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by Inlander Staff & r & Voices in Wartime -- This feature-length 2005 documentary is both timely and devastating as it delves into the experience of war and its effects on soldiers, civilians and society through powerful images and the words of poets, both famous (including Homer, Dickinson, Hughes, Whitman and Shoda Shinoe from Hiroshima) and unknown (a Vietnam vet, poets in Baghdad, a poet whose family experienced the war in Biafra). The film also examines how poetry and war have been intertwined since the very beginning of human history -- from ancient Babylon and the fields of Troy to the great conflicts of the 20th century and the current war in Iraq. At the Met Cinema on July 22-28 at 5:30 pm and 8 pm. (MC)





March of the Penguins -- Actor Morgan Freeman narrates the American version of this joint U.S./ French project documenting the astounding life cycle of the hardy and determined Emperor Penguin of the South Arctic. Though the tagline anthropomorphizes the poor penguins to a silly degree ("In the harshest place on Earth, love finds a way"), this rare look at the annual journey of the penguins as they march single-file hundreds of miles across the frozen wastes of the Antarctic to and from their traditional breeding grounds has the ring of something mesmerizing. (MC) Rated: G





Hustle & amp; Flow -- What's a pimp to do when he realizes that even though he's livin' large and in charge, his life is on a one-way track to nowhere? Well, go "legit" of course -- and follow your buddy into the lucrative rap music game. What could have been a horrible clich & eacute;-and-stereotype-ridden failure in fact attracted a lot of attention from film critics at the 2005 Sundance Film Festival for its smarts, humor and inventive camera work (for which cinematographer Amy Vincent won an award). Stars Terrence Dashon Howard as the pimpy protagonist DJay and Ludacris as Skinny Black, da boy from da hood who made good. (MC) Rated: R





Bad News Bears -- I love Billy Bob Thornton in just about everything, but this one has me wondering: Is nothing sacred? Is there no cherished childhood memory Hollywood won't exhume and mutilate? The original Bad News Bears (1976) was one of the first comedies I ever loved, so I can only hope they don't give it the Starksy & amp; Hutch treatment the second time around. Fortunately, they have Richard Linklater (School of Rock) directing, so maybe they won't turn it into an exercise in how many fart jokes and baseball-to-the-crotch shots they can fit into 90 minutes. (TM) Rated: PG-13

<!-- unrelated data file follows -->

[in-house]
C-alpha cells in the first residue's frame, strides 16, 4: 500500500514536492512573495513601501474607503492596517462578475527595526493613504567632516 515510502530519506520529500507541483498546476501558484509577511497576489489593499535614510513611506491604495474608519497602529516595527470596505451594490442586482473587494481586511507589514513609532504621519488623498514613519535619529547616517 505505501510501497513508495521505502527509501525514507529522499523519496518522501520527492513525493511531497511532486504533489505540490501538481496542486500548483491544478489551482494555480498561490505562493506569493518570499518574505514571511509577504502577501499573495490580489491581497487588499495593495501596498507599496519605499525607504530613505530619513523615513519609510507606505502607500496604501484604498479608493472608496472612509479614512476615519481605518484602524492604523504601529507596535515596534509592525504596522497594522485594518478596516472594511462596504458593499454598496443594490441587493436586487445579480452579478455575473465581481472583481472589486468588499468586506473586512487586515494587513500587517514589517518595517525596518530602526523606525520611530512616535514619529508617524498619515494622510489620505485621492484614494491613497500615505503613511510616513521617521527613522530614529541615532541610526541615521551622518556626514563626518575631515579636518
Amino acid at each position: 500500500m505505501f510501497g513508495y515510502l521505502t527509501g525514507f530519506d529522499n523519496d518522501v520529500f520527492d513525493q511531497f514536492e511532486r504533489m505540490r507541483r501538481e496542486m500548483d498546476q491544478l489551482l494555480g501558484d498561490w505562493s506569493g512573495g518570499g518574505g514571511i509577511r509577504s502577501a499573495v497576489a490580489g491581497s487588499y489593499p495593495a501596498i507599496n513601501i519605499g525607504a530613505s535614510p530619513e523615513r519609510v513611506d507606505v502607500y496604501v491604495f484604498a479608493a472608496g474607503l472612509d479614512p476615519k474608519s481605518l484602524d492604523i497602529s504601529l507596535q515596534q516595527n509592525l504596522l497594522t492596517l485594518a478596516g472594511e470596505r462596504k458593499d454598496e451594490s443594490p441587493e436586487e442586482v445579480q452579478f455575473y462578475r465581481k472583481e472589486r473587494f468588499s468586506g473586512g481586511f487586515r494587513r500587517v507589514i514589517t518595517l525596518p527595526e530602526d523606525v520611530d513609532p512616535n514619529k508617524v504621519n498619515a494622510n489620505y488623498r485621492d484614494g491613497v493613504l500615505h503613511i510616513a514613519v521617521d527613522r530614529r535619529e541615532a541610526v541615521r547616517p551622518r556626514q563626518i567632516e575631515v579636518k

The Devil's Rejects -- Baby, Otis, Captain Spaulding and the rest of the greasy, gruesome Firefly family wander through the set of Bonanza, meet up with a team of ruthless bounty hunters and have themselves an awesome gorefest (what one critic called "one of the most depraved and terrifying showdowns in cinematic history"). But then, what else did you expect from director Rob Zombie? (JS) Rated: R





The Island -- Bad things always seem to happen on islands. Certainly in movies set on islands with "island" in the title. This sci-fi/thriller is no exception. Ewan McGregor and Scarlett Johansson star in this one -- which sounds like a cross between Logan's Run and The Matrix -- set in the near future where humans are cloned, kept docile within a quasi-utopian existence, then harvested for parts when their donor counterparts feel the need. As you can imagine, the clones don't think much of this arrangement. (MC) Rated: PG-13





The Perfect Man -- Dude. This is, like, retribution for all of you mid-30s Heather Locklear haters out there. For once, Locklear plays the desperately single mom of Hilary Duff -- and not only is she desperate, but she bakes cakes for a living. (Not sexy.) Duff tries her darnedest to hook her mom up with Chris Noth (Mr. Big of Sex and the City), but learns some real lessons about love. We give Duff a decade or so, and she'll be playing that frumpy, cake-bakin' mom. And Locklear will be, like, ancient. Rated: PG

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